Do Men Really Need More Sex Than Women?

by Eliza Castile

Is it true? Do men really need more sex than women? We have the patriarchy to thank for that particular cliche; the same brush that paints women as pure, sexless beings by extension portrays men as sex-hungry, aggressive slaves to their libidos. Although it's rarely so bluntly stated, subtle manifestations of the stereotype can be found almost anywhere you look: Unoriginal stand-up comedians that refer to marriage as a "ball and chain;" parents who instruct their daughters to remain virgins but encourage their sons to sow their wild oats; and this week, even a think tank in England decided to join the fun with an entire paper devoted to the subject. Pretty crazy stuff considering sexism is over, amiright?

According to the Telegraph, a British research group recently published a controversial paper in favor of legalizing sex work. At first glance, it's great — legalizing sex work could reduce HIV transmission, improve the safety of workers themselves, and allow law enforcement to spend money on more pressing matters. In short, decriminalizing sex work is awesome! What's not to love?

The problem arises from the think tank's reasoning behind their argument, which relies on the (literally) ancient belief that men have greater sex drives than women. "Male sexual desire is manifested at least twice as often as female desire," author Dr. Catherine Hakim writes. As a result, she claims, men will inevitably turn to sex workers to sate that desire, because feminism has created a "male sex deficit" as women become increasingly economically independent.

Allow me to illustrate my feelings in GIF form.

"This gap in sexual desire between men and women is growing over time and cannot be dismissed as an outdated patriarchal myth," Dr. Hakim writes; the trouble is, this statement glosses over the fact that although past studies indicate that men have higher sex drives, pretty much everyone admits that little research has been done on the subject of female desire — and moreover, the majority of existing research is probably heavily biased. For heaven's sake, the clitoris was erased from the 1947 version of Gray's Anatomy simply because the editor felt like taking it out. We didn't even discover the full anatomy of the clitoris until 1998. Science doesn't exactly have a great track record when it comes to female sexuality.

Thanks to this supposed discrepancy in sexual appetites, Dr. Hakim claims that female empowerment is responsible for a growing gap in sexual supply and demand. As women become increasingly financially independent, she argues, they are beginning to notice the "unfair bargains" in many relationships, leaving men without girlfriends to satisfy their sexual needs every waking moment. But there are several problems with this argument. First, it suggests that men only enter relationships for the sex, which completely discounts their agency. Some men totally only want girlfriends for sex. (So do some women.) Some men want girlfriends for romantic intimacy. (So do some women.) By implying that men without girlfriends will inevitably turn to the sex industry, it merely perpetuates the stereotype that men are walking, talking sexual animals. Second, it suggests that the only worth a woman has in a relationship is her willingness to offer sex, to which I have only one reply: Ugh.Third, what are we supposed to take away from it all? That women freeing themselves from a cycle of being forced to offer marriage, aka sex, in exchange for housing and food is somehow a bad thing? Because that's certainly what it sounds like.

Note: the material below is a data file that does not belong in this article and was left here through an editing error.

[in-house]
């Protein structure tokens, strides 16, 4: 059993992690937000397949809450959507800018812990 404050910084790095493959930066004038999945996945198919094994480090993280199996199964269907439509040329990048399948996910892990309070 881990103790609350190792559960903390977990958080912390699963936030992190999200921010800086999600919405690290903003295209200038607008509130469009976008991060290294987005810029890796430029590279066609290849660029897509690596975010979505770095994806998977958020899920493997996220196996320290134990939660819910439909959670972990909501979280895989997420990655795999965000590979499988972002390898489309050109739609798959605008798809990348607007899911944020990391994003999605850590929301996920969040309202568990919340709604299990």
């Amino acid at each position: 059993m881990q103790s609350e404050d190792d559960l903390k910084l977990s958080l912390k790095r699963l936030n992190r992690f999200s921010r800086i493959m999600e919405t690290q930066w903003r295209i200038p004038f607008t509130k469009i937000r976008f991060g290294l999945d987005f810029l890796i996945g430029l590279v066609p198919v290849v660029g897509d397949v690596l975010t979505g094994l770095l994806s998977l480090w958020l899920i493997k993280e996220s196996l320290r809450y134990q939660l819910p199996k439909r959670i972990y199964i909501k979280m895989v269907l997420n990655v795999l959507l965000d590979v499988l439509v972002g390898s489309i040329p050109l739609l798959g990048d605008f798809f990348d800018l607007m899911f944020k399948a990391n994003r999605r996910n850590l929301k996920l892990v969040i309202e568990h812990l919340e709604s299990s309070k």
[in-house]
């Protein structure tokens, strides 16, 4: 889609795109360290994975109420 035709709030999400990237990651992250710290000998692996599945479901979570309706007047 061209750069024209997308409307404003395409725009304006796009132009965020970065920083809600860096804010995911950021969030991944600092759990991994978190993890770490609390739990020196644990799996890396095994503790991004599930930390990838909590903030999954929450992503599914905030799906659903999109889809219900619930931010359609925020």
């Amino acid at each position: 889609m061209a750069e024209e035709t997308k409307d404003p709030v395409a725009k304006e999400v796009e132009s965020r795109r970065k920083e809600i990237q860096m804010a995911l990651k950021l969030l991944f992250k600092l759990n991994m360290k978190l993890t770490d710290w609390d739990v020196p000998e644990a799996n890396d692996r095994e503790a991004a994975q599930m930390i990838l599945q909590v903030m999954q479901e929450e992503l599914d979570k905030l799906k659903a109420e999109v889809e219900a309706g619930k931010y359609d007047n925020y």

Dr. Hakim then goes on to claim that sex work has "no noxious psychological or social effects," and that the perception of sex workers as victims of human trafficking is "outdated." Although it is true that many women are absolutely sex workers because they want to be and the typical anti-sex work narrative excludes their agency in the matter, statistics also show that women are still routinely forced into sex work, often from a horrifyingly early age. The paper presents it as an either/or issue, when in truth it isn't nearly so simple as that.

"The report argues that it is difficult and costly to enforce the criminalisation of prostitution but then goes on to say that decriminalising it will reduce harm to women – when this is not at all the same thing," the acting director of the End Violence Against Women Coalition, Sarah Green, told The Telegraph.

A thoughtful, feminist treatise on the legalization of sex work from a sociological point of view could have been an incredibly useful argument to add to the ongoing conversation about sex work at large. Unfortunately, though, this particular paper seems to be an oversimplification of an incredibly complicated issue, and the result is unfair to both men and women. At this point, I'm not even surprised at this type of narrative anymore — I'm just tired.

Once again, allow me to sum up my feelings in GIF form:

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